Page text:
This film is one of the rare recents which have truly blown me away. Spike Jonze fantastically demonstrates the modern technological circumstance whilst simultaneously poking fun at the blossoming adults of today: decked out in their outfits of pastel and neutral shades, strictly shopping organic and possessing that infuriating, self-conscious artistic expression. Amy Adams and Matt Letscher’s relationship is a particularly interesting embellishment of the main plot, supplying a substantial amount of both comedy and grief throughout.
As the film progressed I started to strongly dislike Joaquin Phoenix’s character: a wallowing, self-absorbed daydreamer, an overgrown toddler incapable of loving anything other than an operating system specifically designed to meet his every need.. in other words, serve him.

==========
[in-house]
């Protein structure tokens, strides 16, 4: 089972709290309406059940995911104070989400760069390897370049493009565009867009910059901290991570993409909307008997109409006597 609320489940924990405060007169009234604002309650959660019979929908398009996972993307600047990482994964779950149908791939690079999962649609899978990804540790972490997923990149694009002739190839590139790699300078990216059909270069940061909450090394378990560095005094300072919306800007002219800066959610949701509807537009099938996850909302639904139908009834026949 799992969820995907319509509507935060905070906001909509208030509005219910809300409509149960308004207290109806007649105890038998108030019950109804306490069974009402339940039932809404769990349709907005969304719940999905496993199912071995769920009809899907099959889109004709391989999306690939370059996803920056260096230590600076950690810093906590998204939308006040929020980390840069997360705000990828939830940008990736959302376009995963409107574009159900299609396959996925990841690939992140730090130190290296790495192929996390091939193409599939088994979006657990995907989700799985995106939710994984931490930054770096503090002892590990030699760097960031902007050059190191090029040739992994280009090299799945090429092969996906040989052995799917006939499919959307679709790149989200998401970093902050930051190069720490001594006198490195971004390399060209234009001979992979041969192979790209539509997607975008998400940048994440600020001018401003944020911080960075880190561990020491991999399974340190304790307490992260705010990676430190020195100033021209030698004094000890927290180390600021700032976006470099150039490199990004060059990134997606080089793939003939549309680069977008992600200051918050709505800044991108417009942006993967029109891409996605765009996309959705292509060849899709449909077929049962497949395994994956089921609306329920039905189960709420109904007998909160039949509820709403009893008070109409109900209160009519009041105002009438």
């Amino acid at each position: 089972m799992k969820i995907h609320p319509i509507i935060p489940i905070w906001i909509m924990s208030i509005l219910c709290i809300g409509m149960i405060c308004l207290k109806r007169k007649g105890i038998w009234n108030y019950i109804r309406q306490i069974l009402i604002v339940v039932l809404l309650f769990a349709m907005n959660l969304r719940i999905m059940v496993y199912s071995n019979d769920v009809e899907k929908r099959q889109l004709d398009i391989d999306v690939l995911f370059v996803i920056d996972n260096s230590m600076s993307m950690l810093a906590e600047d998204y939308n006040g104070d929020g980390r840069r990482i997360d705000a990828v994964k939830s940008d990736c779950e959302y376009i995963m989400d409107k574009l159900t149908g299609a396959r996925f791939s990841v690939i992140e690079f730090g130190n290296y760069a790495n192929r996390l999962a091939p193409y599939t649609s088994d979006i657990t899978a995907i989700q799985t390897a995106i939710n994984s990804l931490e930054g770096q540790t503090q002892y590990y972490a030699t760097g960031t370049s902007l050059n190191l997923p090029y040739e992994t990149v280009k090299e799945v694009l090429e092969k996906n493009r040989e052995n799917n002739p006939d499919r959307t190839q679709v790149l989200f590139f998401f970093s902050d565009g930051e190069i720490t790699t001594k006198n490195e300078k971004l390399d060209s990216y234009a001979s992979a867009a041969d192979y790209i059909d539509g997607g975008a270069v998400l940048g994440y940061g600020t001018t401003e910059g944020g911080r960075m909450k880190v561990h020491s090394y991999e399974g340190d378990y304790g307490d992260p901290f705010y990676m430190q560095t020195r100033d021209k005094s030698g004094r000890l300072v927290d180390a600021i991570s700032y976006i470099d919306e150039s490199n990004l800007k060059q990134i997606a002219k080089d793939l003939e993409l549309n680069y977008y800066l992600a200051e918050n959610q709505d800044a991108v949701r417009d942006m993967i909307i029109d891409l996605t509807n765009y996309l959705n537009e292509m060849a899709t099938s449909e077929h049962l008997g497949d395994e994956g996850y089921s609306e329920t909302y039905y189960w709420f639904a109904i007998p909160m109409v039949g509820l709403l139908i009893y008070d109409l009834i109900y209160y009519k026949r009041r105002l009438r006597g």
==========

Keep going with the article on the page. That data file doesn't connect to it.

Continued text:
Yet after some thought, I clocked that this is one of the most accurate and relatable depictions of human nature, surprisingly scarce in films, perhaps out of our own narcissism (note I refer to human rather than man – us gals are equally guilty of such egotism). Phoenix embodies our state of self-awareness and thought that characterises our evolution beyond any other creature. I think therefore I am and all that.. Although on the surface Her is a love story, the concept of existence is much more at the heart of the film.
To my glee, the nature of being is also brought into the mix with the passing mention of Alan Watts, no doubt (well, I refuse to believe otherwise) an intentional reference to the late spiritual philosopher who, in his time, always advocated existential exploration of the self.
Albeit a portrait of isolation, Her oddly connects with the viewer. The only explanation for this I can give is Jonze’s capturing of the very crux of the human condition. Compulsory viewing for anyone who wants to take a good hard look at themselves, and consequently everyone around them.